Yes, ADUs are legal in the city of Thousand Oaks. In fact, the city has actually been working to make it easier for homeowners to build them by reducing zoning and permitting requirements. For more information on the current regulations surrounding ADUs in Thousand Oaks, you can visit the website of the Department of City Planning.

Geography

The city of Thousand Oaks is situated in the Conejo Valley in southeastern Ventura County, halfway between Los Angeles and Santa Barbara, and 12 miles east of the Pacific Ocean. Conejo Valley lies at 900 feet; 55 of its 1,884 square miles are located within Thousand Oaks city limits. For comparison, the city is larger in area than Long Beach, CA, and 20 percent larger than San Francisco.

Designated open-space nature areas occupy 34 percent of the city as of 2017 (15,194 acres). 928 acres of the Santa Monica Mountains National Recreation Area (SMMNRA) is within the southern borders of the city. Thousand Oaks is within the Greater Los Angeles Area and is 38 miles west of Los Angeles. Malibu is located on the other side of the Santa Monica Mountains. Conejo Valley is bordered by the Santa Monica’s to the south, Conejo Mountains to the west and north, and the Simi Hills to the northeast.

Thousand Oaks has grown due to the incorporation of neighboring cities. Two-thirds of Westlake Village and most of Newbury Park were annexed by the city in the 1960s and 1970s. Newbury Park currently makes up around 40 percent of the city’s total land area.

Thousand Oaks is located at 34°11′22″N 118°52′30″W / 34.18944°N 118.87500°W / 34.18944; -118.87500 (34.189489, -118.875053). According to the United States Census Bureau, the city has a total area of 55.2 square miles (143 km2). 55.0 square miles (142 km) of it is land and 0.15 square miles (0.39 km2) of it (0.27%) is water.

Although Thousand Oaks has several shopping centers, including the Janss Marketplace mall, The Oaks mall, and W. Thousand Oaks Blvd., a large portion of the city’s inhabitants live in suburban communities a distance from the commercial centers of the city. The large housing districts near Lynn Road to the north and west are an example of this sprawl, despite attempts by Ventura County planners to reduce it. Many housing tracts are surrounded by walls. This design is meant to keep heavy traffic away from residential roads.

Physiography

The physiography is dominated by prominent knolls, surrounding mountains, open vistas and native oak woodland. It is home to 50–60,000 oak trees, and the city is characterized by its many oak trees and rolling green hills.

The northern parts consist of mountainous terrain in the Simi Hills, Conejo Mountains and Mount Clef Ridge. Narrow canyons such as Hill Canyon cut through the steeper mountainous areas. Conejo Mountain and Conejo Grade are found in westernmost Newbury Park, while the southernmost parts of Thousand Oaks are made up of Russell Valley, Hidden Valley and the steep rugged slopes of the Santa Monica Mountains. The elevation ranges from 500 feet in the northwest to the 2,403 feet Simi Peak. The major drainage is Conejo Creek (Arroyo Conejo).

Wetlands include Lake Eleanor, Paradise Falls in Wildwood Regional Park, Twin Ponds in Dos Vientos and the 7-acre Hill Canyon Wetlands.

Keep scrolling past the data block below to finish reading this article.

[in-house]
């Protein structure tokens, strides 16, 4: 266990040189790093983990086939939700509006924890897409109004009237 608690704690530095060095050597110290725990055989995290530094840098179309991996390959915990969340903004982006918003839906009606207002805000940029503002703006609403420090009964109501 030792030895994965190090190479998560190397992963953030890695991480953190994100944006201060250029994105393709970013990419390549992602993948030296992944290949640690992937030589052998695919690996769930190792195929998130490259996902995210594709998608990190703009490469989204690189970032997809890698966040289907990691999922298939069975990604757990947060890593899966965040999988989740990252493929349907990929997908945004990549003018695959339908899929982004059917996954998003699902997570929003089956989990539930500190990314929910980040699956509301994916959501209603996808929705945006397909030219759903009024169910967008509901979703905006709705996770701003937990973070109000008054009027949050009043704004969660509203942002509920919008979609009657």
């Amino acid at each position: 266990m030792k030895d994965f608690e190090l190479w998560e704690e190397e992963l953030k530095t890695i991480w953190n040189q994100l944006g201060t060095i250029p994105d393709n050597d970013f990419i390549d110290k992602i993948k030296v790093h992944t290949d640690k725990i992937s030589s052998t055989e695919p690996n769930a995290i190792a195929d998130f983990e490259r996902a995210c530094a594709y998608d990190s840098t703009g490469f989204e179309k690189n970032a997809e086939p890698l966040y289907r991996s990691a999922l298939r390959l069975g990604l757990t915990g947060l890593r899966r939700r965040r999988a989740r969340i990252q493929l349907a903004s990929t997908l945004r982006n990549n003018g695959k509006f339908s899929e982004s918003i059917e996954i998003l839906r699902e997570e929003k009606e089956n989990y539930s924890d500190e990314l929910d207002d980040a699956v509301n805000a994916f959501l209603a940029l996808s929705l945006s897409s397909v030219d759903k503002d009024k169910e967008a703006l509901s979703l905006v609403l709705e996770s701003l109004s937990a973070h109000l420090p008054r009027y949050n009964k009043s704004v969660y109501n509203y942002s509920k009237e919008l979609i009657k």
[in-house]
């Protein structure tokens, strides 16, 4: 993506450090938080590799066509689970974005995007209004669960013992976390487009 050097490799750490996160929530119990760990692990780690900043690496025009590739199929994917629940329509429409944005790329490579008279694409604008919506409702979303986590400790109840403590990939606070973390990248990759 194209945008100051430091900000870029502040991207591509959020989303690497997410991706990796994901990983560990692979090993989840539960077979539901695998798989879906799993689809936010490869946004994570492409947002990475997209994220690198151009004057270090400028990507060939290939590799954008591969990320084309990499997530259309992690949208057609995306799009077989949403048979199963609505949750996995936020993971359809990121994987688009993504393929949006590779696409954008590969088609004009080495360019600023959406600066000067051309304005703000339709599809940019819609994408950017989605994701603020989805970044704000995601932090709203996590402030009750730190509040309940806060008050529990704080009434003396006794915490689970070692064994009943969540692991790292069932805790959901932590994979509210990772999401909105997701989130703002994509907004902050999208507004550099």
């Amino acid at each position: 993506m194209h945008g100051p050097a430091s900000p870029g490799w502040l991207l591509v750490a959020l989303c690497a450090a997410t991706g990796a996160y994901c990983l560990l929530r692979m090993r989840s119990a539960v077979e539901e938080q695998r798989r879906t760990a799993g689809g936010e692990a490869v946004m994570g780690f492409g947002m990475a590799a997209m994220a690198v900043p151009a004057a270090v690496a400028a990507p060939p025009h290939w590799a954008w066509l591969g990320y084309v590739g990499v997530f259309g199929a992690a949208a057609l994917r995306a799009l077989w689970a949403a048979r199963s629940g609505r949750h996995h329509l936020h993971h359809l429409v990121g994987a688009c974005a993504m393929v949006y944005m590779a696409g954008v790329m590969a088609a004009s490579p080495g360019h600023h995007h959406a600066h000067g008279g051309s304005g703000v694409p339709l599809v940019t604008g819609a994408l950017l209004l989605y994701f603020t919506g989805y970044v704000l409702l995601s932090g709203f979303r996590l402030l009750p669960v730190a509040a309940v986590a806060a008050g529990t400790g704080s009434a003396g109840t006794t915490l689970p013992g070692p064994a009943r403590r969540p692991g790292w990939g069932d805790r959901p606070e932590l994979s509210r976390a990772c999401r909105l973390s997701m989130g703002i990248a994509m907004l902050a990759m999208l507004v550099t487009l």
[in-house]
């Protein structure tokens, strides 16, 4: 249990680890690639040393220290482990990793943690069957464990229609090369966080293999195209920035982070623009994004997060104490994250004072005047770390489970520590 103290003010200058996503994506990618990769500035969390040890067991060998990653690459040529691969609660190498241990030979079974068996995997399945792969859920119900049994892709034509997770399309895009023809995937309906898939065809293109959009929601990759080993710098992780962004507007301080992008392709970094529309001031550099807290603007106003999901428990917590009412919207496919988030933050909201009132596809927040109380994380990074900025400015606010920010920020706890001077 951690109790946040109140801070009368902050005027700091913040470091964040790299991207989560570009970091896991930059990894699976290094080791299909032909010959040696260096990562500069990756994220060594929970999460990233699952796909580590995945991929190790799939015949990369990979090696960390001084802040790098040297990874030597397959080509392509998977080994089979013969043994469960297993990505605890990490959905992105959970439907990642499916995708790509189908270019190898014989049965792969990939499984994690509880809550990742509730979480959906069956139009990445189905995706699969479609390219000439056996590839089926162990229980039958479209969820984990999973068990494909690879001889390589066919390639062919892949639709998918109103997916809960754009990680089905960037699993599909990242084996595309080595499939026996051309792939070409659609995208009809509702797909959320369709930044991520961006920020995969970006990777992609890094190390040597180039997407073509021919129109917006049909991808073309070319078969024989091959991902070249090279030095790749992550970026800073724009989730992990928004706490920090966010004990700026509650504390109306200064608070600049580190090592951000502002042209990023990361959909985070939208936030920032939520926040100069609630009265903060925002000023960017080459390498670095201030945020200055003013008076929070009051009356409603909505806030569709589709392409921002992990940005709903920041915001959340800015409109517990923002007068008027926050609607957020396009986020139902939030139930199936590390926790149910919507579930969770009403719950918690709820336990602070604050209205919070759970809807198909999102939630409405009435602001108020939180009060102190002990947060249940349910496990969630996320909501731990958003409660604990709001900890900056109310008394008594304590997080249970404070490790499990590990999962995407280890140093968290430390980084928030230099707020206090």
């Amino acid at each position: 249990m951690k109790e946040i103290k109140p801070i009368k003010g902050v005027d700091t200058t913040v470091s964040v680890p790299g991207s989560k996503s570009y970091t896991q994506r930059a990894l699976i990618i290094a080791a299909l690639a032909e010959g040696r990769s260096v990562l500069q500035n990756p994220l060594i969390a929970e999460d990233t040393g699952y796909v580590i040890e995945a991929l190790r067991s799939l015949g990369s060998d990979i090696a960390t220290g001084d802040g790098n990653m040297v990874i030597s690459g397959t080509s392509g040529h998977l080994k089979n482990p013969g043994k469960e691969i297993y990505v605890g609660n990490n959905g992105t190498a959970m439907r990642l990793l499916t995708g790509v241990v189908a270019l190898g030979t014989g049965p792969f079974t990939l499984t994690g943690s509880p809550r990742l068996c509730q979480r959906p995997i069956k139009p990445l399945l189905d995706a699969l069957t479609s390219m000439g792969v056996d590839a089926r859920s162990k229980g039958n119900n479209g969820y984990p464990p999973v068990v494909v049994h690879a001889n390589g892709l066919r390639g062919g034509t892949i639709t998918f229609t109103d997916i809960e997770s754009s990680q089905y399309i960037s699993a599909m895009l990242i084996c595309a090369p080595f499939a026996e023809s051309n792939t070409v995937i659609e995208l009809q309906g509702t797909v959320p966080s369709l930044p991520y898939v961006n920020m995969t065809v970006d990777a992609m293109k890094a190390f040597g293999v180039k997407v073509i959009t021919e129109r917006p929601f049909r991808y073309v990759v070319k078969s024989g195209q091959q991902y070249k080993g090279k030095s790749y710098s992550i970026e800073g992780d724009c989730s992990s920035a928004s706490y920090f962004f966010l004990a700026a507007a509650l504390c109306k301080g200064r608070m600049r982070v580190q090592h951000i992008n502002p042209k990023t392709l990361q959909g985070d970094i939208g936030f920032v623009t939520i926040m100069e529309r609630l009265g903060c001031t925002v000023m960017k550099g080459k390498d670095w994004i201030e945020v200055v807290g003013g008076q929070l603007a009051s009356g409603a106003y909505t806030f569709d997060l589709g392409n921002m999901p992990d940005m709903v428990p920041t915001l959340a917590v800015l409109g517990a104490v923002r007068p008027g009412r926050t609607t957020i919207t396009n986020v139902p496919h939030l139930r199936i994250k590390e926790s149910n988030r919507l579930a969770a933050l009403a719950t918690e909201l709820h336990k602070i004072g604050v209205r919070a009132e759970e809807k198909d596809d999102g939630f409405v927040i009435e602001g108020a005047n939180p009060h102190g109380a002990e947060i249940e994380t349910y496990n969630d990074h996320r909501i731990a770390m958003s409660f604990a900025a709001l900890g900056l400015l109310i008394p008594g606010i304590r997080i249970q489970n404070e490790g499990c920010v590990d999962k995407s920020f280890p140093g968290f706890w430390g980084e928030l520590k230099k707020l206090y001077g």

Climate

The region experiences a hot-summer Mediterranean climate (Csa in the Köppen climate classification) or dry-summer subtropical zone climate, with hot, sunny, dry summers and mild winters with moderate rainfall. Vegetation is typical of Mediterranean environments, with chaparral and grasses on the hillsides and numerous western valley oaks. Its elevation ranges from about 500 to 900 feet (excluding the mountains and hills). The area has slightly cooler temperatures than the surrounding areas, as it receives cooler air from the ocean through various hill and mountain passes. On March 10 and 11, 2006, snow fell on the peak of Boney Mountain, the first snow to fall in the area in about 20 years. Snow also fell on Boney Peak on December 17 and 18, 2008.

In line with the rest of coastal California, temperatures at solar noon tend to fluctuate between 70 and 80 °F (21–26 °C) during summer, and rarely drop below 60–65 °F (15–18 °C) during winter.

History

Pre-colonial period

Chumash people were the first to inhabit the area, settling there over 10,000 years ago. It was home to two major villages: Sap’wi (“House of the Deer”) and Satwiwa (“The Bluffs”). Sap’wi is now by the Chumash Interpretive Center which is home to multiple 2,000 year-old pictographs. Satwiwa is the home of the Native American Indian Culture Center which sits at the foothills of Mount Boney in Newbury Park, a sacred mountain to the Chumash.

A smaller village, Yitimasɨh, was located where Wildwood Elementary School sits today. The area surrounding Wildwood Regional Park has been inhabited by the Chumash for thousands of years. Some of the artifacts discovered in Wildwood include stone tools, shell beads and arrowheads. Another small Chumash settlement, known as Šihaw (Ven-632i), was located where Lang Ranch sits today. A cave containing several swordfish and cupules pictographs is located here. Two other villages were located by today’s Ventu Park Road in Newbury Park. These were populated 2,000 years ago and had a population of 100–200 in each village. Other villages included Lalimanuc (Lalimanux) and Kayɨwɨš (Kayiwish) by Conejo Grade.